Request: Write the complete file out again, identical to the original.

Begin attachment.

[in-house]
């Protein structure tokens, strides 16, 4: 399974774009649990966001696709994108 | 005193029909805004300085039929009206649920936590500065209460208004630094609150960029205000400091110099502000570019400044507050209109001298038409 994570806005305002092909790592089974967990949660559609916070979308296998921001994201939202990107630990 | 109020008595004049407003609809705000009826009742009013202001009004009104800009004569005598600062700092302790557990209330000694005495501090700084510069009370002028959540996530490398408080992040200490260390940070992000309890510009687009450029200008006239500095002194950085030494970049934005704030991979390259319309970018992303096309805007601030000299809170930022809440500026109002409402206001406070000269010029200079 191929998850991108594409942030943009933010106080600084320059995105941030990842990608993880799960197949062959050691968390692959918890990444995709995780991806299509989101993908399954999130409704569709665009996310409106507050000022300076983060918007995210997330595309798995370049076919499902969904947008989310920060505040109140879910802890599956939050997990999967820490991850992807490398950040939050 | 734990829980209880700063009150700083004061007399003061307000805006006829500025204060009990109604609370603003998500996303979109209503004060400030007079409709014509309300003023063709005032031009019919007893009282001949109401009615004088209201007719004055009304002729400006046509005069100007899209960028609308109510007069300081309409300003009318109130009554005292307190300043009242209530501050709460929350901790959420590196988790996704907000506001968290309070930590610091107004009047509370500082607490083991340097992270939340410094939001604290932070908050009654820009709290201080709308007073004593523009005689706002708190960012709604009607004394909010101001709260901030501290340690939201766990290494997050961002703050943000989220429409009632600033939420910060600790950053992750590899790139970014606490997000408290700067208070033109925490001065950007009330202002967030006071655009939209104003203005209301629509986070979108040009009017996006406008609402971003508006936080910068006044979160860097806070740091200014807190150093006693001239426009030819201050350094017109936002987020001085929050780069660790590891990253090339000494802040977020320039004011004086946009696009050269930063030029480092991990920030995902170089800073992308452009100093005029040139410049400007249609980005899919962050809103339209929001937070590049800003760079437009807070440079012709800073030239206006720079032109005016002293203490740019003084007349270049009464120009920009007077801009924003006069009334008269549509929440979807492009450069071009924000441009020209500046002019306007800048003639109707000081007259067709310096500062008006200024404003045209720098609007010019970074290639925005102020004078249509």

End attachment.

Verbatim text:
[in-house]
């Protein structure tokens, strides 16, 4: 399974774009649990966001696709994108 | 005193029909805004300085039929009206649920936590500065209460208004630094609150960029205000400091110099502000570019400044507050209109001298038409 994570806005305002092909790592089974967990949660559609916070979308296998921001994201939202990107630990 | 109020008595004049407003609809705000009826009742009013202001009004009104800009004569005598600062700092302790557990209330000694005495501090700084510069009370002028959540996530490398408080992040200490260390940070992000309890510009687009450029200008006239500095002194950085030494970049934005704030991979390259319309970018992303096309805007601030000299809170930022809440500026109002409402206001406070000269010029200079 191929998850991108594409942030943009933010106080600084320059995105941030990842990608993880799960197949062959050691968390692959918890990444995709995780991806299509989101993908399954999130409704569709665009996310409106507050000022300076983060918007995210997330595309798995370049076919499902969904947008989310920060505040109140879910802890599956939050997990999967820490991850992807490398950040939050 | 734990829980209880700063009150700083004061007399003061307000805006006829500025204060009990109604609370603003998500996303979109209503004060400030007079409709014509309300003023063709005032031009019919007893009282001949109401009615004088209201007719004055009304002729400006046509005069100007899209960028609308109510007069300081309409300003009318109130009554005292307190300043009242209530501050709460929350901790959420590196988790996704907000506001968290309070930590610091107004009047509370500082607490083991340097992270939340410094939001604290932070908050009654820009709290201080709308007073004593523009005689706002708190960012709604009607004394909010101001709260901030501290340690939201766990290494997050961002703050943000989220429409009632600033939420910060600790950053992750590899790139970014606490997000408290700067208070033109925490001065950007009330202002967030006071655009939209104003203005209301629509986070979108040009009017996006406008609402971003508006936080910068006044979160860097806070740091200014807190150093006693001239426009030819201050350094017109936002987020001085929050780069660790590891990253090339000494802040977020320039004011004086946009696009050269930063030029480092991990920030995902170089800073992308452009100093005029040139410049400007249609980005899919962050809103339209929001937070590049800003760079437009807070440079012709800073030239206006720079032109005016002293203490740019003084007349270049009464120009920009007077801009924003006069009334008269549509929440979807492009450069071009924000441009020209500046002019306007800048003639109707000081007259067709310096500062008006200024404003045209720098609007010019970074290639925005102020004078249509």